• "What Becomes of the Brokenhearted" (with Dave Stewart) / "There Is No Reward" (1980), Stiff – UK #13[21] (AUS #34)[22]
  • "Miles Away" / "Excerpts from Exiled" (non-Blunstone B-side) (1981), Panache
  • "The Tracks of My Tears" / "Last Goodbye" (1982), PRT – UK #60[21]
  • "Old and Wise" / "Children of the Moon" (The Alan Parsons Project release; Blunstone on lead vocals on "Old and Wise") (1982), Arista – UK #74
  • "Touch" / "Touch" (instrumental) (1983), PRT
  • "Where Do We Go from Here?" / "Helen Loves Paris" (1986), Sierra
  • "She's Not There" / "Who Fires the Gun" (1986), Sierra
  • "Cry an Ocean" / "Make It Easy" (1988), IRS
  • "So Much More" (2012), Ennismore

As Neil MacArthur[edit]

  • "She's Not There" / "World of Glass" (1969), Deram – UK #34[23]
  • "Don't Try to Explain" / "Without Her" (1969), Deram
  • "It's Not Easy" / "12:29" (1969), Deram

Guest appearances[edit]

  • The Alan Parsons Project – Pyramid (1978) – "The Eagle Will Rise Again"
  • Mike BattTarot Suite (1979) – "Losing Your Way in the Rain"
  • Iva TwydellDuel (1982) (backing vocals)
  • The Alan Parsons Project – Eye in the Sky (1982) – "Old and Wise" (UK No. 74,[21] US #22)
  • KeatsKeats (1984)
  • The Alan Parsons Project – Ammonia Avenue (1984) – "Dancing on a Highwire"
  • The Alan Parsons Project – Vulture Culture (1985) – "Somebody Out There"
  • The Crowd – You'll Never Walk Alone (1985)
  • Don AireyK2 (1989) – "Julie"
  • Nadieh – No Way Back (1989) – "Splendid Morning" (duet)
  • The Bolland Project – Darwin (The Evolution) (1991) – "The Way of the Evolution", "Emma My Dear"
  • Just Like a Woman soundtrack (1992) – "Politics of Love"
  • Split Second soundtrack (1992) – "Nights in White Satin"
  • Heineken Night of the Proms '93 – "She's Not There"
  • Time Code 64 W/ Colin Blunstone – Dance Trax (1993) – "She's Not There (Club Mix)"
  • Duncan BrowneSongs of Love And War (1995) – "Misunderstood", "Love Leads You", "I Fall Again"
  • Steve HackettWatcher of the Skies: Genesis Revisited (1996) – "For Absent Friends"
  • Mike Batt – Keep the Aspidistra Flying (1998) – "Tiger in the Night"
  • Mike Batt with The Royal Philharmonic Orchestra – Philharmania (1998 – released only in Germany) – "Owner of a Lonely Heart"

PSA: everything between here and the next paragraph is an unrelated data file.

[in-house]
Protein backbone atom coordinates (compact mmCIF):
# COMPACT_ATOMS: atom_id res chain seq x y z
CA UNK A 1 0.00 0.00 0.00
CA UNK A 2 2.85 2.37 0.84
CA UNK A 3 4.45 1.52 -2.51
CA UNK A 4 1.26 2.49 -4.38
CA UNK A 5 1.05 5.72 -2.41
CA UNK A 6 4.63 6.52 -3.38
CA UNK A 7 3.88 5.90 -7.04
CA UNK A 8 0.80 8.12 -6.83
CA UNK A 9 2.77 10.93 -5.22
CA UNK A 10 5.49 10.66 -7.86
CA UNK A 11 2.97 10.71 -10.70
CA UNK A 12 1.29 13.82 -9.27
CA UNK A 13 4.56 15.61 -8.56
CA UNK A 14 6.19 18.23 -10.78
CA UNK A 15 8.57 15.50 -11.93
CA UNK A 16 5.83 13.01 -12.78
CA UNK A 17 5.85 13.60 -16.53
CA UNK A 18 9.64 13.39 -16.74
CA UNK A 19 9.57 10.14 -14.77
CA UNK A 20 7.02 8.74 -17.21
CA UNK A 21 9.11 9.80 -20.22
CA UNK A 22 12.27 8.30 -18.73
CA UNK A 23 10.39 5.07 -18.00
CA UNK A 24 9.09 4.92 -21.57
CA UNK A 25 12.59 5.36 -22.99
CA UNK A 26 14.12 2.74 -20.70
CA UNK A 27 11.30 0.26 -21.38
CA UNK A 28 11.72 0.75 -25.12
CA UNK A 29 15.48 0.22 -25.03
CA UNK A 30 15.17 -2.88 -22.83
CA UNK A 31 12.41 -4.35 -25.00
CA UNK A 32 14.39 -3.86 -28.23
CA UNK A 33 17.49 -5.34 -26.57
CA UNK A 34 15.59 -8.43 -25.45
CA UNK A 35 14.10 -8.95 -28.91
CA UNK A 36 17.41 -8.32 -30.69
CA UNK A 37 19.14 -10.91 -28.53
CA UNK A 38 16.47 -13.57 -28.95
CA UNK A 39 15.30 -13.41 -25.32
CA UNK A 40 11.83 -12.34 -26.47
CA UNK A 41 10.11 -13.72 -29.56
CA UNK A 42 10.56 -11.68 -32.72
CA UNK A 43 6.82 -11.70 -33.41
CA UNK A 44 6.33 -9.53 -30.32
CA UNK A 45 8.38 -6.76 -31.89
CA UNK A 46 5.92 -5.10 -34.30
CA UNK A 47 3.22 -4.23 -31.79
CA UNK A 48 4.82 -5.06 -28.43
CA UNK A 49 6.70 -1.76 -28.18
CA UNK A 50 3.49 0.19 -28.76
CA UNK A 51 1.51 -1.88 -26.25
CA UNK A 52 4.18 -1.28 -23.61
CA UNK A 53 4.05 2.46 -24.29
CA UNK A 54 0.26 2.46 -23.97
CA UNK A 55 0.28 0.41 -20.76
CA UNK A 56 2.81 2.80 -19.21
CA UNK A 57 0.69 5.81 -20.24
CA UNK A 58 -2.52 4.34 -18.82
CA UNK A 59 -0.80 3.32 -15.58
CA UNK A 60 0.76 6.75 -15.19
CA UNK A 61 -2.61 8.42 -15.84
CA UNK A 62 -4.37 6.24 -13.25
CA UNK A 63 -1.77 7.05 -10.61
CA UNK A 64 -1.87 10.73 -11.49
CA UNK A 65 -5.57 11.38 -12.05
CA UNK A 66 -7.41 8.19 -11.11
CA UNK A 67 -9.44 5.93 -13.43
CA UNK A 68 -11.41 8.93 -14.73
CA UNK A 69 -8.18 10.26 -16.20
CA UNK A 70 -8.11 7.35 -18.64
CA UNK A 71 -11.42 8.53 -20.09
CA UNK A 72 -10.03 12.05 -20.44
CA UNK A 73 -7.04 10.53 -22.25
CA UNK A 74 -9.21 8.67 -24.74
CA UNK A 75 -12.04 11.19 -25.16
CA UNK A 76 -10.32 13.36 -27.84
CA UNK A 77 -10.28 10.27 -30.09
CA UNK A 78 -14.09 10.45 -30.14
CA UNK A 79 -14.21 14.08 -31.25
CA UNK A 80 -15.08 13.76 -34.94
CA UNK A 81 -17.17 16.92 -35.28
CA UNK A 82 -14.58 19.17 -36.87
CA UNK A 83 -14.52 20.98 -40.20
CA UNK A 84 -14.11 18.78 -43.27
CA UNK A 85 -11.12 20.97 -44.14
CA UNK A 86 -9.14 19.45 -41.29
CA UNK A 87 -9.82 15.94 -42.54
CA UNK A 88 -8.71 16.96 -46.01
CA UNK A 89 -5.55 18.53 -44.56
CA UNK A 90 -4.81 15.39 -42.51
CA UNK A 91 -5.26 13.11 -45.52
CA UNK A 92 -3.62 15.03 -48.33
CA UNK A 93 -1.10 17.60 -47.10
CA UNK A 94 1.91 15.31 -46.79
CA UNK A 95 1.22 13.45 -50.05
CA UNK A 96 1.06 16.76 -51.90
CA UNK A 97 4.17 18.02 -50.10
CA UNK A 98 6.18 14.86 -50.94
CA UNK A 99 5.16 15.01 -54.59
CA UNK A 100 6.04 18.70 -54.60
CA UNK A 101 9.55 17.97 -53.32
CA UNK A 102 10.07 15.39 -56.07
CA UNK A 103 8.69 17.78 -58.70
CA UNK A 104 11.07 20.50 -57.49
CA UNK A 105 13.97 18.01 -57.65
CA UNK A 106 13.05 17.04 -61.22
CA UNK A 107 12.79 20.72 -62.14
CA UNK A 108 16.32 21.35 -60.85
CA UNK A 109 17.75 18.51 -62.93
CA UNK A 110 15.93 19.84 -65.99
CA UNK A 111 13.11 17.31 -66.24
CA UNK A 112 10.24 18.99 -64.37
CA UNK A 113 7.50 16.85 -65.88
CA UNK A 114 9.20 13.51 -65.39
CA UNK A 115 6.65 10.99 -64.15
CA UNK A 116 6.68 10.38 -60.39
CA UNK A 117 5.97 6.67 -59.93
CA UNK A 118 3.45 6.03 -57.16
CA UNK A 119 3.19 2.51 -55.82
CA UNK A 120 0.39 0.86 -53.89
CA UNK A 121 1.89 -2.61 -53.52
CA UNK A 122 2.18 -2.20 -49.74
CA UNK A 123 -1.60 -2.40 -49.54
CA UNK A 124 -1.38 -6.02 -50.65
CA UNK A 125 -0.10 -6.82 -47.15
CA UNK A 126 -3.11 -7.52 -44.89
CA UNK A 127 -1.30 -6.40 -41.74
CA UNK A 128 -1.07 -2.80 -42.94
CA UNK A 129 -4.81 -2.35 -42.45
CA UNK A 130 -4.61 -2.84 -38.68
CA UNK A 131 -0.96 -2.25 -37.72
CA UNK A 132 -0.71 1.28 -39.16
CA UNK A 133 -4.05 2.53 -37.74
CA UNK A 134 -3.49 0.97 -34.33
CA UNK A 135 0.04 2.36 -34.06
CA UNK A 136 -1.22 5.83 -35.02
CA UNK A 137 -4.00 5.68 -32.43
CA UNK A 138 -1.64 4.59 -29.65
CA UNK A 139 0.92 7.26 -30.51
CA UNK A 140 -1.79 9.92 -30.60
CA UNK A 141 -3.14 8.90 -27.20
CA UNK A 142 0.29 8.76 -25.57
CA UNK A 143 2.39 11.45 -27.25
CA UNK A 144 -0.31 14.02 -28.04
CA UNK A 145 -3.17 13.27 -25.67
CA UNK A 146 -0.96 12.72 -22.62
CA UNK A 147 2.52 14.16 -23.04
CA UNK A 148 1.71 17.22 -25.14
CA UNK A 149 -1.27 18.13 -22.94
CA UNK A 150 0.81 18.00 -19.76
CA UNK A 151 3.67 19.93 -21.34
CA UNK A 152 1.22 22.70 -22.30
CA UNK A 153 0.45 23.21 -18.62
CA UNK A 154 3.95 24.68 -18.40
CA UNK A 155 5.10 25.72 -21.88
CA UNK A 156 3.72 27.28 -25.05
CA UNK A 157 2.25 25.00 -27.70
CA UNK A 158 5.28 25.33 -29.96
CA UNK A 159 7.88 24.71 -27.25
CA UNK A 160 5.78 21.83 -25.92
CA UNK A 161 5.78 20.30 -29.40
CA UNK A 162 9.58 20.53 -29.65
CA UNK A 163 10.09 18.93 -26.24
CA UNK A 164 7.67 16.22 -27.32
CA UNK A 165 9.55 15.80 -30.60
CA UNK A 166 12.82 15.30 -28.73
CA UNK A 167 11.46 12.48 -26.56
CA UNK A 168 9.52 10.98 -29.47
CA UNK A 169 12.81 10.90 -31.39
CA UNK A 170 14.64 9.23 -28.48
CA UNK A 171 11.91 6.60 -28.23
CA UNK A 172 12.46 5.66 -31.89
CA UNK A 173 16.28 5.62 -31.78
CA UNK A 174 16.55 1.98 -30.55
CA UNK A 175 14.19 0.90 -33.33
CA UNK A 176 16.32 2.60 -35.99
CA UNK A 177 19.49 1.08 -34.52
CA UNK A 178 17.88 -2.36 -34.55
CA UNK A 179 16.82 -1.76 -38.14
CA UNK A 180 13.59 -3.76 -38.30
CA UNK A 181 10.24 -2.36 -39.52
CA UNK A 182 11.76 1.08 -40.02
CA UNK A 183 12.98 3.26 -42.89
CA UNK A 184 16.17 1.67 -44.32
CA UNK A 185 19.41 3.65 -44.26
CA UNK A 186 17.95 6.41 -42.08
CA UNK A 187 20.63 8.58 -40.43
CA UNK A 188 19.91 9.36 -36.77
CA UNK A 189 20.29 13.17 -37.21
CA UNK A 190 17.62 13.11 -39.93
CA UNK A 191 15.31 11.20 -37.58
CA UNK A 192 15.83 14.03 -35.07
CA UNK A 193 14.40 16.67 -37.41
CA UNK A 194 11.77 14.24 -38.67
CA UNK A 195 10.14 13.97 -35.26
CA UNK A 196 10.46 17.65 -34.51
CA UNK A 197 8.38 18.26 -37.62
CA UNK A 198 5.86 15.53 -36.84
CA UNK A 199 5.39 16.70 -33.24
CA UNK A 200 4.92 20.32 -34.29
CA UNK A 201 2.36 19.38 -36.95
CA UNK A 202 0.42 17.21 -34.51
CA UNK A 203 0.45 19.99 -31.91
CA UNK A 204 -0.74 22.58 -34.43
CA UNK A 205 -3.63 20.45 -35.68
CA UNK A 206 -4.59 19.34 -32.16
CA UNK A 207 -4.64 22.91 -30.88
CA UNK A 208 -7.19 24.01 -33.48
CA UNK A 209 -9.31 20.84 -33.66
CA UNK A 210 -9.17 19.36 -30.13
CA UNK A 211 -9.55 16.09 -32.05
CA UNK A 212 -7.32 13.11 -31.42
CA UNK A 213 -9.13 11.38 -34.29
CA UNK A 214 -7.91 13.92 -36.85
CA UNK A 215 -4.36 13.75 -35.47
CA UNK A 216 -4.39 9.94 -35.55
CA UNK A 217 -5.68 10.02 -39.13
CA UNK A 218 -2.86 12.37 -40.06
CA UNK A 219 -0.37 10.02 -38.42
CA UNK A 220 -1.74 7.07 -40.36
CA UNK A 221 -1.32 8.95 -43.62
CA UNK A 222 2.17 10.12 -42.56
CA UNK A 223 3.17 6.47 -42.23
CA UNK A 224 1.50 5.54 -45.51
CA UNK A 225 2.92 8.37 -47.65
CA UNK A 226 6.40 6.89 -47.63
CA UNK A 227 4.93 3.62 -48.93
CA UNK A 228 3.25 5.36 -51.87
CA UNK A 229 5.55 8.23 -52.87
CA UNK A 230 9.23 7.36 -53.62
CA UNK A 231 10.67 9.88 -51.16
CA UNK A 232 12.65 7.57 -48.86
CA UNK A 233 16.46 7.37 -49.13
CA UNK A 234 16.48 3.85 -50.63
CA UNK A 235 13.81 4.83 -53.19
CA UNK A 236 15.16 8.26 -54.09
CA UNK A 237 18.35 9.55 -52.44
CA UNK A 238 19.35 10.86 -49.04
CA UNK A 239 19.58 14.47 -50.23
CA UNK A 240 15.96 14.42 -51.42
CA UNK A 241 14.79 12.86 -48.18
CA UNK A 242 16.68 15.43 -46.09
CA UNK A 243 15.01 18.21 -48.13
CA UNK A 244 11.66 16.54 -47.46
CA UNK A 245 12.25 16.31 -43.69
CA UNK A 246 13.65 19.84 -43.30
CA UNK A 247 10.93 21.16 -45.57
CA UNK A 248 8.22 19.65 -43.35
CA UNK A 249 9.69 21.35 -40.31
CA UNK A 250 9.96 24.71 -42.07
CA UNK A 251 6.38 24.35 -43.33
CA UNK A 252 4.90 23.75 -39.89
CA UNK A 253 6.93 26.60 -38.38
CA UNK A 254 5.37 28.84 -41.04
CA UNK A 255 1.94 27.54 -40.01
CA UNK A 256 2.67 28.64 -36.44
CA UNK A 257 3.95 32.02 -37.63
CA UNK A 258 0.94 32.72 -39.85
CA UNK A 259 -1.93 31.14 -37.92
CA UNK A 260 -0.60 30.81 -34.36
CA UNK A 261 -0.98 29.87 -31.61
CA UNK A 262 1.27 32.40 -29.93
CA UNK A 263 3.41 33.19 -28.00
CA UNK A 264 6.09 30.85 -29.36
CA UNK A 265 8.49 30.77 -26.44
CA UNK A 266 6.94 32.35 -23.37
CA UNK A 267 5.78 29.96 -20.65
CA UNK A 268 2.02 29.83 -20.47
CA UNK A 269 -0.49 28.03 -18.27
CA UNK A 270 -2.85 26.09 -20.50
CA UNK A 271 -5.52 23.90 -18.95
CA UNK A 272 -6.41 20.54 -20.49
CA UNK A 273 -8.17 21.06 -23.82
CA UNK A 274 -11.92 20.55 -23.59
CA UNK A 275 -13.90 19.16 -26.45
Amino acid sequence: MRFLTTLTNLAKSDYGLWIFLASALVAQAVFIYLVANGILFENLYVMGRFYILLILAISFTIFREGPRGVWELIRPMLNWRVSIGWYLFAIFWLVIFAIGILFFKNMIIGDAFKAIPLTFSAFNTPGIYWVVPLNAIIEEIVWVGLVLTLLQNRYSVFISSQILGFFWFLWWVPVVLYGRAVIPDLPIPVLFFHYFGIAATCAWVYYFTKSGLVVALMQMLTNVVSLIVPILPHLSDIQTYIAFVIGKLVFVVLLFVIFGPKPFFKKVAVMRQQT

• Alan Parsons – The Time Machine (1999) – "Ignorance Is Bliss"
  • Sir John Betjeman & Mike Read – Words & Music (2000) – "Peggy", "In Memory"
  • Edward Rogers – Sunday Fables (2004) – "Make It Go Away" (backing vocals)


  1. ^ a b c Colin Blunstone at AllMusic
  2. ^ a b "The Zombies". Rock & Roll Hall of Fame. Retrieved 13 December 2018.
  3. ^ "Colin Blunstone Biography, Songs, & Albums". AllMusic. Retrieved 18 June 2023.
  4. ^ The Zombies: Hung up on a Dream- A Biography 1962-1967, Claes Johansen, SAF Publishing Ltd, The Cromwell Press, 2001, pp. 13-14
  5. ^ Where Have All The Rock Stars Gone? vol. 1, Marti Smiley Childs, Jeff March, EditPros, 2011, p. 272
  6. ^ Unterberger, Richie. "The Zombies". AllMusic. Retrieved 19 November 2015.
  7. ^ Henson, Jopaquin (15 September 2012). "May the Zombies never rest in peace". The Philippine Star. Archived from the original on 20 November 2015. Retrieved 19 November 2015.
  8. ^ "The Zombies / Zombies Live!". Amazon UK. Retrieved 17 July 2014.
  9. ^ "Music CD/DVD Review: Colin Blunstone & Rod Argent of The Zombies – Live at the Bloomsbury Theatre, London". Blogcritics. Archived from the original on 18 September 2012. Retrieved 17 July 2014.
  10. ^ "Hits keep on coming..." The Washington Times. 1 August 2007. Retrieved 17 July 2014. (subscription required)
  11. ^ Maçek III, J.C. (4 November 2015). ""There Are No Half-Measures" An Interview with the Zombies' Rod Argent". PopMatters.
  12. ^ "Blue plaque breathes new life into The Zombies". Welwyn Hatfield Times. 26 April 2012. Retrieved 19 November 2015.
  13. ^ Piniak, Jeremy. "Rod Argent & Colin Blunstone". Chicago Innerview. Archived from the original on 21 November 2015. Retrieved 19 November 2015.
  14. ^ Webb, Robert (2012). "Say You Don't Mind". 100 Greatest Cover Versions: The Ultimate Playlist. McNidder and Grace Limited. p. 192. ISBN 9780857160577. Retrieved 19 November 2015.
  15. ^ "Colin Blunstone". The Avenue Online. Retrieved 19 November 2015.
  16. ^ "The Ghost of You and Me". PopMatters. 15 June 2009. Retrieved 19 November 2015.
  17. ^ "Colin Blunstone – Original Album Classics CD". CD Universe. Retrieved 19 November 2015.
  18. ^ "Still far out, Mann". The Guardian. 19 November 1999. Retrieved 19 November 2015.
  19. ^ "Old Grey Whistle Test". Vintage Rock TV Archive. Archived from the original on 21 November 2015. Retrieved 19 November 2015.
  20. ^ "Introducing our Patron Colin Blunstone". Megan Baker House. Archived from the original on 31 July 2013.
  21. ^ a b c d e f Roberts, Dav (2006). British Hit Singles & Albums (19th ed.). London: Guinness World Records Limited. p. 67. ISBN 1-904994-10-5.
  22. ^ Kent, David (1993). Australian Chart Book 1970–1992 (illustrated ed.). St Ives, N.S.W.: Australian Chart Book. p. 39. ISBN 0-646-11917-6.
  23. ^ Roberts, David (2006). British Hit Singles & Albums (19th ed.). London: Guinness World Records Limited. p. 336. ISBN 1-904994-10-5.